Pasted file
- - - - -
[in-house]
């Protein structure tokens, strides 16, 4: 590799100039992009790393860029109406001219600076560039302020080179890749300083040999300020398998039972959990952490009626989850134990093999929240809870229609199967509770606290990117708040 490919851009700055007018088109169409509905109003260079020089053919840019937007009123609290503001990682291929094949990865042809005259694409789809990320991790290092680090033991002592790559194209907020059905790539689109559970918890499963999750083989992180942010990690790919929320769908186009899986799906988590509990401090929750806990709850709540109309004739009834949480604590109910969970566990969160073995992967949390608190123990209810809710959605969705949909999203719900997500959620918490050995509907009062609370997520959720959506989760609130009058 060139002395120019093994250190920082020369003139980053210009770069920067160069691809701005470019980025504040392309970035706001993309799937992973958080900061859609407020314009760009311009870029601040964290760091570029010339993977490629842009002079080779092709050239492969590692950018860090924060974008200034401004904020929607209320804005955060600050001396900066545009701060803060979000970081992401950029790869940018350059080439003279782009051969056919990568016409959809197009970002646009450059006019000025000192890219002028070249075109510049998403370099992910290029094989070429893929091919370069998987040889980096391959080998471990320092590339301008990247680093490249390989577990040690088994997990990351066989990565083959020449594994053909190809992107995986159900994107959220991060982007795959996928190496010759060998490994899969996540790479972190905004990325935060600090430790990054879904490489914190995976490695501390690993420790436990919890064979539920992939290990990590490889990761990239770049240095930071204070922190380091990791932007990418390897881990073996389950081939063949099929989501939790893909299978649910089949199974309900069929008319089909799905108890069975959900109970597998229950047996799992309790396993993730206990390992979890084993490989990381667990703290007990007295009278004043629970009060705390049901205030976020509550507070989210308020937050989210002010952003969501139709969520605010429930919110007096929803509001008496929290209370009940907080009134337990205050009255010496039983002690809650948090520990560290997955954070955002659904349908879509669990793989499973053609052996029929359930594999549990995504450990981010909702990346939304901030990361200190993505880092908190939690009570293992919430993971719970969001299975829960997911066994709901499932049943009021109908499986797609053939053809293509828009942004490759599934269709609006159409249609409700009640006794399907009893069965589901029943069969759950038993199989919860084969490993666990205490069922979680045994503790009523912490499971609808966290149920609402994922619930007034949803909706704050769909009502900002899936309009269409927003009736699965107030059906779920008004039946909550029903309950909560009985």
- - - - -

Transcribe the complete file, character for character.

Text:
[in-house]
């Protein structure tokens, strides 16, 4: 590799100039992009790393860029109406001219600076560039302020080179890749300083040999300020398998039972959990952490009626989850134990093999929240809870229609199967509770606290990117708040 490919851009700055007018088109169409509905109003260079020089053919840019937007009123609290503001990682291929094949990865042809005259694409789809990320991790290092680090033991002592790559194209907020059905790539689109559970918890499963999750083989992180942010990690790919929320769908186009899986799906988590509990401090929750806990709850709540109309004739009834949480604590109910969970566990969160073995992967949390608190123990209810809710959605969705949909999203719900997500959620918490050995509907009062609370997520959720959506989760609130009058 060139002395120019093994250190920082020369003139980053210009770069920067160069691809701005470019980025504040392309970035706001993309799937992973958080900061859609407020314009760009311009870029601040964290760091570029010339993977490629842009002079080779092709050239492969590692950018860090924060974008200034401004904020929607209320804005955060600050001396900066545009701060803060979000970081992401950029790869940018350059080439003279782009051969056919990568016409959809197009970002646009450059006019000025000192890219002028070249075109510049998403370099992910290029094989070429893929091919370069998987040889980096391959080998471990320092590339301008990247680093490249390989577990040690088994997990990351066989990565083959020449594994053909190809992107995986159900994107959220991060982007795959996928190496010759060998490994899969996540790479972190905004990325935060600090430790990054879904490489914190995976490695501390690993420790436990919890064979539920992939290990990590490889990761990239770049240095930071204070922190380091990791932007990418390897881990073996389950081939063949099929989501939790893909299978649910089949199974309900069929008319089909799905108890069975959900109970597998229950047996799992309790396993993730206990390992979890084993490989990381667990703290007990007295009278004043629970009060705390049901205030976020509550507070989210308020937050989210002010952003969501139709969520605010429930919110007096929803509001008496929290209370009940907080009134337990205050009255010496039983002690809650948090520990560290997955954070955002659904349908879509669990793989499973053609052996029929359930594999549990995504450990981010909702990346939304901030990361200190993505880092908190939690009570293992919430993971719970969001299975829960997911066994709901499932049943009021109908499986797609053939053809293509828009942004490759599934269709609006159409249609409700009640006794399907009893069965589901029943069969759950038993199989919860084969490993666990205490069922979680045994503790009523912490499971609808966290149920609402994922619930007034949803909706704050769909009502900002899936309009269409927003009736699965107030059906779920008004039946909550029903309950909560009985």